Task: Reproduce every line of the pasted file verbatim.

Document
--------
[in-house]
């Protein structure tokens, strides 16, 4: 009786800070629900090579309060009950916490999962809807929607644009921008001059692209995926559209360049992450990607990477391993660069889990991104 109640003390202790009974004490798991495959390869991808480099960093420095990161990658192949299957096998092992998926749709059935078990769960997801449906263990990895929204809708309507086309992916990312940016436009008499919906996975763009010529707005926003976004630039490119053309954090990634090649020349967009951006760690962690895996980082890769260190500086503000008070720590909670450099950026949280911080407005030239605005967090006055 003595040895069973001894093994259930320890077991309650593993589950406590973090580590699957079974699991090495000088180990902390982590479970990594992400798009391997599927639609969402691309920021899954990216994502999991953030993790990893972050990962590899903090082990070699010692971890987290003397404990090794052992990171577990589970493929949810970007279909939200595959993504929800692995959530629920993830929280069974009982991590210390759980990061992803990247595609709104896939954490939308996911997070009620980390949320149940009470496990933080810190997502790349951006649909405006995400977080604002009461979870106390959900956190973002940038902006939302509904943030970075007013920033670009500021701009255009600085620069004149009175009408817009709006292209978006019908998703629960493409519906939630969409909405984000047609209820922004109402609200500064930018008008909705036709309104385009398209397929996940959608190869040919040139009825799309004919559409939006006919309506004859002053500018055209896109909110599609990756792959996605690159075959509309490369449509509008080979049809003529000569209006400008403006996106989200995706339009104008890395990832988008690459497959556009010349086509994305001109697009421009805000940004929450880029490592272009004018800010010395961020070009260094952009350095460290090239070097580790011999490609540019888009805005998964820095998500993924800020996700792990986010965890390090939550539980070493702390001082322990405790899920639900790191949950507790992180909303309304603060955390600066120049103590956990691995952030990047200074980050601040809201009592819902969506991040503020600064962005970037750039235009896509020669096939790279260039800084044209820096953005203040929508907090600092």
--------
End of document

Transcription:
[in-house]
């Protein structure tokens, strides 16, 4: 009786800070629900090579309060009950916490999962809807929607644009921008001059692209995926559209360049992450990607990477391993660069889990991104 109640003390202790009974004490798991495959390869991808480099960093420095990161990658192949299957096998092992998926749709059935078990769960997801449906263990990895929204809708309507086309992916990312940016436009008499919906996975763009010529707005926003976004630039490119053309954090990634090649020349967009951006760690962690895996980082890769260190500086503000008070720590909670450099950026949280911080407005030239605005967090006055 003595040895069973001894093994259930320890077991309650593993589950406590973090580590699957079974699991090495000088180990902390982590479970990594992400798009391997599927639609969402691309920021899954990216994502999991953030993790990893972050990962590899903090082990070699010692971890987290003397404990090794052992990171577990589970493929949810970007279909939200595959993504929800692995959530629920993830929280069974009982991590210390759980990061992803990247595609709104896939954490939308996911997070009620980390949320149940009470496990933080810190997502790349951006649909405006995400977080604002009461979870106390959900956190973002940038902006939302509904943030970075007013920033670009500021701009255009600085620069004149009175009408817009709006292209978006019908998703629960493409519906939630969409909405984000047609209820922004109402609200500064930018008008909705036709309104385009398209397929996940959608190869040919040139009825799309004919559409939006006919309506004859002053500018055209896109909110599609990756792959996605690159075959509309490369449509509008080979049809003529000569209006400008403006996106989200995706339009104008890395990832988008690459497959556009010349086509994305001109697009421009805000940004929450880029490592272009004018800010010395961020070009260094952009350095460290090239070097580790011999490609540019888009805005998964820095998500993924800020996700792990986010965890390090939550539980070493702390001082322990405790899920639900790191949950507790992180909303309304603060955390600066120049103590956990691995952030990047200074980050601040809201009592819902969506991040503020600064962005970037750039235009896509020669096939790279260039800084044209820096953005203040929508907090600092």